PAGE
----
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Why Don’t Doctors Prescribe More Weight-Loss Drugs?

June 17, 2014

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Trigger warning: Discussion of weight loss drugs, weight loss statistics and weight loss surgery.

Can I just shake my head over this questionWeight Loss Drugs

<sarcasm>Could it be that those weight-loss drugs don’t really work for anyone who needs to lose more than ten pounds in order to hit that magical “ideal BMI” that’s going to guarantee them “health” for the rest of their lives? </sarcasm>

Then we get hit with the “statistics” of “obesity” and the fact that physicians’ groups have decided that being fat is a “disease” that needs treatment.

About 35 percent of American adults are obese, according to the Centers for Disease Control. Another third are merely overweight. Physician groups last year designated obesity as a disease.

Nevermind that most of those people considered “obese” don’t look like the typical “headless fatty” that’s shown in every news article about the OMGOBESITYEPIPANIC!1!11!!! Nevermind that most of us couldn’t tell you if a person classified by BMI as overweight is actually “overweight.” If you can’t hit that magical B(ullshit)MI number, you’re fat and in need of immediate medical intervention or your health is going to suffer (if not now, sometime in the vague future, sorta, kinda, maybe — they don’t know when, just that it will).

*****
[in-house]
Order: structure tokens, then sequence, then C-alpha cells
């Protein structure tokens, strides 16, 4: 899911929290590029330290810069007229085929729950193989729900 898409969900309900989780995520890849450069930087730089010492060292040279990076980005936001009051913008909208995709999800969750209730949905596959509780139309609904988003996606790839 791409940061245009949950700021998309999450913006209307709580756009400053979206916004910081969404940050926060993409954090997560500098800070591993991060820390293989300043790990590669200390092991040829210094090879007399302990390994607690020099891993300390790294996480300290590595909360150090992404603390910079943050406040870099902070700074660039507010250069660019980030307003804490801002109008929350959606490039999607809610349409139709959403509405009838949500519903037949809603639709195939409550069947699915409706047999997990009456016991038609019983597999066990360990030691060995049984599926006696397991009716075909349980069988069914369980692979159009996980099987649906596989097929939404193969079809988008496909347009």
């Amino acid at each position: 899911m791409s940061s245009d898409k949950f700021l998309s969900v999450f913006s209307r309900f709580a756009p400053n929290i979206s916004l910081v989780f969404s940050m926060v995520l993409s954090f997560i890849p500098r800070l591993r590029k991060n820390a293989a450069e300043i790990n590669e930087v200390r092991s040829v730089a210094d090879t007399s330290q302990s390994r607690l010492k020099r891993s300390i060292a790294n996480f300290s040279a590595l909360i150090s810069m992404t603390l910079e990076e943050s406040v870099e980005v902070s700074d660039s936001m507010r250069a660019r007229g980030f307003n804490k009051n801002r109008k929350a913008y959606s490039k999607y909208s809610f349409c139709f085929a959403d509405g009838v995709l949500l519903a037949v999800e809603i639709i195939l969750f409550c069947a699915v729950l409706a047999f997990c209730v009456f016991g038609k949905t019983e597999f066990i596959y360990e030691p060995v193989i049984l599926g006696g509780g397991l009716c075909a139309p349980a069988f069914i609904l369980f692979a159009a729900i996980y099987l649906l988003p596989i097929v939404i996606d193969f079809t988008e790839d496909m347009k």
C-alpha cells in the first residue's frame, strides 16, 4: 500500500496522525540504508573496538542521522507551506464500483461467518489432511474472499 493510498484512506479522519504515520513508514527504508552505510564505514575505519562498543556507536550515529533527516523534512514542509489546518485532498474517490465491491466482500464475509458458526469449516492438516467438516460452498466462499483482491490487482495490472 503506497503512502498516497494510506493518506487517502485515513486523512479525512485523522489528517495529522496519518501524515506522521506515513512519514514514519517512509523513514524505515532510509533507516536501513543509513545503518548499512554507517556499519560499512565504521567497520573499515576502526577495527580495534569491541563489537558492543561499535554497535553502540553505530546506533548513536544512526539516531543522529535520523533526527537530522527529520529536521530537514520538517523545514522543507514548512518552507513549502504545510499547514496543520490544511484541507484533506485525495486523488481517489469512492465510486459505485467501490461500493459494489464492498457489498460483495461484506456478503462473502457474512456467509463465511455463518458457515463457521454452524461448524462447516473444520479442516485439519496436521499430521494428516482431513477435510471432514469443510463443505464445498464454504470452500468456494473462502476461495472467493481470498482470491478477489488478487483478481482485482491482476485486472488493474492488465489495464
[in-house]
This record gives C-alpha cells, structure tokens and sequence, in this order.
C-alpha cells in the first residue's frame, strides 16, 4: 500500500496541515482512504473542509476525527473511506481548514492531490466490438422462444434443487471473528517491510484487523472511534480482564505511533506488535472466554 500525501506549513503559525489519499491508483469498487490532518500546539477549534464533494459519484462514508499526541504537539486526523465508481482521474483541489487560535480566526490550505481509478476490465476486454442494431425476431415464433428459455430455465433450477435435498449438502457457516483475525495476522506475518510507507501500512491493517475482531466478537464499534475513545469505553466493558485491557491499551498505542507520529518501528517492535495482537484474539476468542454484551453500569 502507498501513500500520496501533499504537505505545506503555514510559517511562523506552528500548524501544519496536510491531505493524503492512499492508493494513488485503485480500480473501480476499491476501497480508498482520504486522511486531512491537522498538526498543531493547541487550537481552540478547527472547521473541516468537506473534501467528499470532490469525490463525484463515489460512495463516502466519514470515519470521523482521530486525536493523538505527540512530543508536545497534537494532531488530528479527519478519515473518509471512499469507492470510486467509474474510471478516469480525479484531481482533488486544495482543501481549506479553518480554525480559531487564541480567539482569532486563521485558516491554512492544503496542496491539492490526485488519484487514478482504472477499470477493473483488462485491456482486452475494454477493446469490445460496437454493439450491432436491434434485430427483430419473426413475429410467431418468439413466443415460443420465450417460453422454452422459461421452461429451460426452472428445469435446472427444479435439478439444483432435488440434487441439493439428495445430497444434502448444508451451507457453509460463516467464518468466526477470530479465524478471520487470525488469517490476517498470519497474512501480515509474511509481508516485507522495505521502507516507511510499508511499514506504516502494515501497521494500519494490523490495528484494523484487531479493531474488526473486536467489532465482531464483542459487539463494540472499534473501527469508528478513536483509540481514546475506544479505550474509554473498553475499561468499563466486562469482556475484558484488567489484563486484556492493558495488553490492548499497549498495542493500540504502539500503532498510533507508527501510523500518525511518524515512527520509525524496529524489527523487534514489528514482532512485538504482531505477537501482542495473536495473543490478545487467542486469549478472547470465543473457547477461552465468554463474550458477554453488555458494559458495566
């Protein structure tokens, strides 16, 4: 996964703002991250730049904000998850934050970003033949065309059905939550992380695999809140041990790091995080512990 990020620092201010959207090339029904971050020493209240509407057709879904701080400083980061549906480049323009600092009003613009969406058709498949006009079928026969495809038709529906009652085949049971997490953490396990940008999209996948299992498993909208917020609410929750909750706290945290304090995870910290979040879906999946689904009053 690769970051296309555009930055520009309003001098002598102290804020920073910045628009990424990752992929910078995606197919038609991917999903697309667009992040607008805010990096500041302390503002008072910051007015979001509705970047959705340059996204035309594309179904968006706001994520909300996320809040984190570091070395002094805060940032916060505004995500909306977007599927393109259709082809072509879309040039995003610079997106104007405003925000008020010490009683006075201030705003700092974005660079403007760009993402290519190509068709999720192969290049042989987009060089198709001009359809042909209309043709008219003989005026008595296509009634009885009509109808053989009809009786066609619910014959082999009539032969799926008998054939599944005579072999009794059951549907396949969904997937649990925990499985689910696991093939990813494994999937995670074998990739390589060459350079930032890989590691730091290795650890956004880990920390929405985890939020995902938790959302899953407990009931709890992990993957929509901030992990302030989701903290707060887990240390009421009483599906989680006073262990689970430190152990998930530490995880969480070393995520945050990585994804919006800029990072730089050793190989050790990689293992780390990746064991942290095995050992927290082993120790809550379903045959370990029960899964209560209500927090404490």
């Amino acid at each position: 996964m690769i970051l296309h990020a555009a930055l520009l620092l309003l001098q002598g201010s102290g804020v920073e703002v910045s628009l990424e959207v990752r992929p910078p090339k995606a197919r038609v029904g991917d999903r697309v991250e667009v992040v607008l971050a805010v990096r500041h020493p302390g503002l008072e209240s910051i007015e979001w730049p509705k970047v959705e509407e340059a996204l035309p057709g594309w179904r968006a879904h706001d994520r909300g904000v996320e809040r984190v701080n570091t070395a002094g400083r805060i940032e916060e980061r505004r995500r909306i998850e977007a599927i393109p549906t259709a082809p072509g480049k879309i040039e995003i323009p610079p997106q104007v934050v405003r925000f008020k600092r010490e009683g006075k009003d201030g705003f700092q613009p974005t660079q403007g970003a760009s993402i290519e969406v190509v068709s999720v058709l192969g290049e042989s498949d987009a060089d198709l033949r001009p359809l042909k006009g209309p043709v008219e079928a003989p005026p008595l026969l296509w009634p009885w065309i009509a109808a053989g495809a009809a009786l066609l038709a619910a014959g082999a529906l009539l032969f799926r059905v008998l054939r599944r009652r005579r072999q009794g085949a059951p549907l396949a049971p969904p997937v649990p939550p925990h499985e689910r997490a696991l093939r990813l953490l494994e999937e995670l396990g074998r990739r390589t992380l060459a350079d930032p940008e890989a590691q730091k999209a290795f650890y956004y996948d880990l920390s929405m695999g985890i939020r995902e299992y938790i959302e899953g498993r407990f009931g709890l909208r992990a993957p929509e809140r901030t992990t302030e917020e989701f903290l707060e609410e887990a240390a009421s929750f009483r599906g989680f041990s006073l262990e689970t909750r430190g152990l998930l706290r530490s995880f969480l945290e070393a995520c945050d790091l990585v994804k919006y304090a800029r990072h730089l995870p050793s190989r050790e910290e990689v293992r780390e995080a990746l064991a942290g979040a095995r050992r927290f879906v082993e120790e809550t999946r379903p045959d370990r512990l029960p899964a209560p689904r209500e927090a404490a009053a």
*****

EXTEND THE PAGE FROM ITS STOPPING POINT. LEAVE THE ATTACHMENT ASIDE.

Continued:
Then we get this:

Despite the urgency of the problem, doctors and patients have had a lukewarm response to the latest meds. That’s partly because the drugs are only modestly effective. Patients and doctors also haunted by an earlier generation of diet drugs that were pulled from the market because of sometimes lethal side effects.

Oh yes, it’s definitely an urgent problem that needs an immediate solution. Problem with that line of thought is that fat people have been around since the dawn of time, diets have been around for more years than I care to count, and fat people still exist. You’d think they’d have gotten the idea by now that maybe, just maybe, there’s a reason fat people exist in greater numbers and they’d quit trying to get rid of us.

Not to mention that I don’t give a damn how many studies Big Pharma does in order to prove their latest anti-fat pill is “the one” that conquers fat, they will never do enough long-term studies to prove that it’s effective for most people, that it’s safe in the long term for most people, and there aren’t potentially fatal interactions with other drugs..